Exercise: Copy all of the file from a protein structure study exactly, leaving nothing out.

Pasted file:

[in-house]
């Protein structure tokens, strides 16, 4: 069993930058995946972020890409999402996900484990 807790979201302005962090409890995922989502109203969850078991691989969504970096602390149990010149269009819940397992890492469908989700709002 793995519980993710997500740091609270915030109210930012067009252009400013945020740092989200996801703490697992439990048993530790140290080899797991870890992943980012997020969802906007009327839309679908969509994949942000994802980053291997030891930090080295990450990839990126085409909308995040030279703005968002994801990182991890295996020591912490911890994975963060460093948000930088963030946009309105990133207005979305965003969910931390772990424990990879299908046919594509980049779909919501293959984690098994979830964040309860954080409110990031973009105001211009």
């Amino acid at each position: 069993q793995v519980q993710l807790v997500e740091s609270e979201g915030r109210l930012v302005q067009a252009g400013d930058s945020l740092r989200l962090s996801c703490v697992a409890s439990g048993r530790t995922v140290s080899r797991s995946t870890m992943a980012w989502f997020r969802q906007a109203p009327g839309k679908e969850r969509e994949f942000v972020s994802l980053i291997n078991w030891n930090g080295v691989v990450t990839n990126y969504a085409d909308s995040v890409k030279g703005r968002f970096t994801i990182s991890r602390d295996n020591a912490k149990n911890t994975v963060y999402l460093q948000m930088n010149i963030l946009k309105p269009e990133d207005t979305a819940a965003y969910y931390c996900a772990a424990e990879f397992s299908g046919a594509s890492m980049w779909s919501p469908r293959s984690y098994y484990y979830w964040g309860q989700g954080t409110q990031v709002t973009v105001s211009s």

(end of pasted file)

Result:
[in-house]
């Protein structure tokens, strides 16, 4: 069993930058995946972020890409999402996900484990 807790979201302005962090409890995922989502109203969850078991691989969504970096602390149990010149269009819940397992890492469908989700709002 793995519980993710997500740091609270915030109210930012067009252009400013945020740092989200996801703490697992439990048993530790140290080899797991870890992943980012997020969802906007009327839309679908969509994949942000994802980053291997030891930090080295990450990839990126085409909308995040030279703005968002994801990182991890295996020591912490911890994975963060460093948000930088963030946009309105990133207005979305965003969910931390772990424990990879299908046919594509980049779909919501293959984690098994979830964040309860954080409110990031973009105001211009």
């Amino acid at each position: 069993q793995v519980q993710l807790v997500e740091s609270e979201g915030r109210l930012v302005q067009a252009g400013d930058s945020l740092r989200l962090s996801c703490v697992a409890s439990g048993r530790t995922v140290s080899r797991s995946t870890m992943a980012w989502f997020r969802q906007a109203p009327g839309k679908e969850r969509e994949f942000v972020s994802l980053i291997n078991w030891n930090g080295v691989v990450t990839n990126y969504a085409d909308s995040v890409k030279g703005r968002f970096t994801i990182s991890r602390d295996n020591a912490k149990n911890t994975v963060y999402l460093q948000m930088n010149i963030l946009k309105p269009e990133d207005t979305a819940a965003y969910y931390c996900a772990a424990e990879f397992s299908g046919a594509s890492m980049w779909s919501p469908r293959s984690y098994y484990y979830w964040g309860q989700g954080t409110q990031v709002t973009v105001s211009s």